Small Manitoba town loses community post office after 125 years

After 125 years of dedicated service, the Carroll Post Office in Carroll, Man. has officially closed its doors to the dismay of local residents.

The community’s post office was established in 1892 before undergoing several changes, including in location. After being unable to find a suitable replacement for long-time Postmistress Sandy Roy, who retired last fall, Canada Post announced the post office would be permanently shuttered.

“We tried everything we could to keep the office in Carroll, but despite everyone’s best attempts, a solution could not be found,” Canada Post local area superintendent Paul Grier told the Souris Plaindealer this August. “We always try and work with the community to find the best solution, but in this case it just didn’t work, and we were forced to go ahead and install the group mailboxes.”

For reference, the largest community within an 80-kilometre radius of Carroll is Brandon, Man., which is located about 25 kilometres to the north of Carroll and has a population of 46,100 people. The next largest community is North Rolette, N.D., which is located about 75 kilometres to the south of Carroll and has a population of only 3,700 people.


Since Aug. 8, the nearly 50 local residents have accessed their mail via a group mailbox, which are commonly referred to as “superboxes.”

“It was fortunate that the former postmaster allowed us to use the facility for as long as she did, and we appreciate it, but the new owners did not want it there,” Grier told the Souris Plaindealer. “We met with the community and with council and we understand that no one wants to lose a paying position in their town, but with no other alternatives available, we had no choice.”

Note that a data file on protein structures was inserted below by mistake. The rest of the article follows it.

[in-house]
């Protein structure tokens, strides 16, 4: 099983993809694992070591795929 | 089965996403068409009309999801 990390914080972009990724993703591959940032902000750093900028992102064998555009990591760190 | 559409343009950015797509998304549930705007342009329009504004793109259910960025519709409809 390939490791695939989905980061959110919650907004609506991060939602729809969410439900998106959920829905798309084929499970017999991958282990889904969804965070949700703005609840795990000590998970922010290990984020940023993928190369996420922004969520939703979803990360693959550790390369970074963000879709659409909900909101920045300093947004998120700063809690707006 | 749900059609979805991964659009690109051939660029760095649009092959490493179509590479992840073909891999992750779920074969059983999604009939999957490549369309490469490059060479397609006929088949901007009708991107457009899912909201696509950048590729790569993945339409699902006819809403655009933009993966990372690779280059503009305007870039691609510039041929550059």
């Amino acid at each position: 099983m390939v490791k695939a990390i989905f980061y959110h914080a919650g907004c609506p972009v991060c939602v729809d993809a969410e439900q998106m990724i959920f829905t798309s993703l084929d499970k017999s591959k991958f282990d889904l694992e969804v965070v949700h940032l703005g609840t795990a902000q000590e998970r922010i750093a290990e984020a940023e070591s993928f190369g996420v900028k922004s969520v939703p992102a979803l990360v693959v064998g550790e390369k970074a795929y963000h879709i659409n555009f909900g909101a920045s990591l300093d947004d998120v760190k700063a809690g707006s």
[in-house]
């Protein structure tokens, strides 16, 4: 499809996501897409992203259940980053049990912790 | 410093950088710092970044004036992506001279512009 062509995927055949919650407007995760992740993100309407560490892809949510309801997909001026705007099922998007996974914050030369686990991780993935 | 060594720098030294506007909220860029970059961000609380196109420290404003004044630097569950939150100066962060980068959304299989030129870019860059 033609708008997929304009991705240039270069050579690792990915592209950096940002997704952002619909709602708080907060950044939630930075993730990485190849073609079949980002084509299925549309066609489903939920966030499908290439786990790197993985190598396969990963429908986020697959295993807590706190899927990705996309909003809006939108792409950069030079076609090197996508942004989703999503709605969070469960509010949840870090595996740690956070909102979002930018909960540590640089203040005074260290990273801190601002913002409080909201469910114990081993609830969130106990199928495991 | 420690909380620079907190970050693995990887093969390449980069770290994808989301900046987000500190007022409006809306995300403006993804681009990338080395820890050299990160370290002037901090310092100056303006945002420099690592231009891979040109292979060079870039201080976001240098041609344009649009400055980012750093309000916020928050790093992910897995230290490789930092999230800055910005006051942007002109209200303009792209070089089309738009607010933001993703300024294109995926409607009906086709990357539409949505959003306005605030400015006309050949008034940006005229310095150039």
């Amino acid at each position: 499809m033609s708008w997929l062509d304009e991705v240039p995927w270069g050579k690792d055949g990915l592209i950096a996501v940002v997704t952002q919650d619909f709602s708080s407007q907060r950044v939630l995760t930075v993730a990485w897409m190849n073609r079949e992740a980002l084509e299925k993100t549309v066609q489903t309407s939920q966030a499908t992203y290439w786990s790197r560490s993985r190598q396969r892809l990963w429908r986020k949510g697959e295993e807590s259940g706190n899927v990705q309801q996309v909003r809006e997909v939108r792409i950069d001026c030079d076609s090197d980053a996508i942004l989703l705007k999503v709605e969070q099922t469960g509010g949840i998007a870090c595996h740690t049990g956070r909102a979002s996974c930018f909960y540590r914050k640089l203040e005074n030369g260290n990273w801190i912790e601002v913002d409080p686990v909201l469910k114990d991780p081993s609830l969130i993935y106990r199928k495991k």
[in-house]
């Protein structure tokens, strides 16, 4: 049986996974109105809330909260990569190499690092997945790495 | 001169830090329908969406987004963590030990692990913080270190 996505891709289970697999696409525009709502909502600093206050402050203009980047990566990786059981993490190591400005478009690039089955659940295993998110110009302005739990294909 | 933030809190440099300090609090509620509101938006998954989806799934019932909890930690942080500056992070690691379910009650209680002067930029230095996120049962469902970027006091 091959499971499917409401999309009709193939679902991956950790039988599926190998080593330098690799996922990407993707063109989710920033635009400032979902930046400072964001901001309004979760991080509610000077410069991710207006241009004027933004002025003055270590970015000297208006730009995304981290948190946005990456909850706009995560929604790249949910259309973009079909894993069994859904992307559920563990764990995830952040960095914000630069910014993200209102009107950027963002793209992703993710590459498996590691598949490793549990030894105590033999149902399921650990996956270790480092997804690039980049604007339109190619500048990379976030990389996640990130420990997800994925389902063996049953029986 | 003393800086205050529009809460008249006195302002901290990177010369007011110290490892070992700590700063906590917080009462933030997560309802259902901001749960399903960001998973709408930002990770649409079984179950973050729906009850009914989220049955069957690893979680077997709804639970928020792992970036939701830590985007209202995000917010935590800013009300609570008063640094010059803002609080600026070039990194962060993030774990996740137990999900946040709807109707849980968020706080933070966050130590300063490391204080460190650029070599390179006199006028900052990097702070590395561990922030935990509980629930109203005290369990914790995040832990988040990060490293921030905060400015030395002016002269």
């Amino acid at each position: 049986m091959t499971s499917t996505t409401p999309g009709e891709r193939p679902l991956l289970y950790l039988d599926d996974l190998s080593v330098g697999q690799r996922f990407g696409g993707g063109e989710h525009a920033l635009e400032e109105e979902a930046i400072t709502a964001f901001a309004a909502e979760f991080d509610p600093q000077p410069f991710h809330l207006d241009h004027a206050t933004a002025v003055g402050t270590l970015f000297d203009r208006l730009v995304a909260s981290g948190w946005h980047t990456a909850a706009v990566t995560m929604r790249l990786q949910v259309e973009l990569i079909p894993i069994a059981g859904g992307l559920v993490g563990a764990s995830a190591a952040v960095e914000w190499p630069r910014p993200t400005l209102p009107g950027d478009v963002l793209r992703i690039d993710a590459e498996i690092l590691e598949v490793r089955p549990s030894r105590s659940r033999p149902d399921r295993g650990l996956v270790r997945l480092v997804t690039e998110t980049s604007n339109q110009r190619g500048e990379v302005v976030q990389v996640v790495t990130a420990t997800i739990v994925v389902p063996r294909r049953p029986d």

Canada Post specified any candidates replacing Roy will be responsible for “rent or lease charges, heating, lighting, cleaning, routine general maintenance, snow removal, municipal taxes, and the necessary property and liability insurance coverage” and must be able to supply premises accessible to persons with disabilities.

Some residents suggested these expectations were “unrealistic” while Grier agreed it would be difficult to meet all of the Crown corporation’s requirements and remain a viable business.

“Carroll is a low mail volume community and the job has low hours, so we understand why this wouldn’t work,” he told the Souris Plaindealer. “If there had been a place such as a restaurant or another place of business that could have provided space, that’s when it works best, but with that option not available, it brings us to where we are today with Carroll having a super mailbox.”


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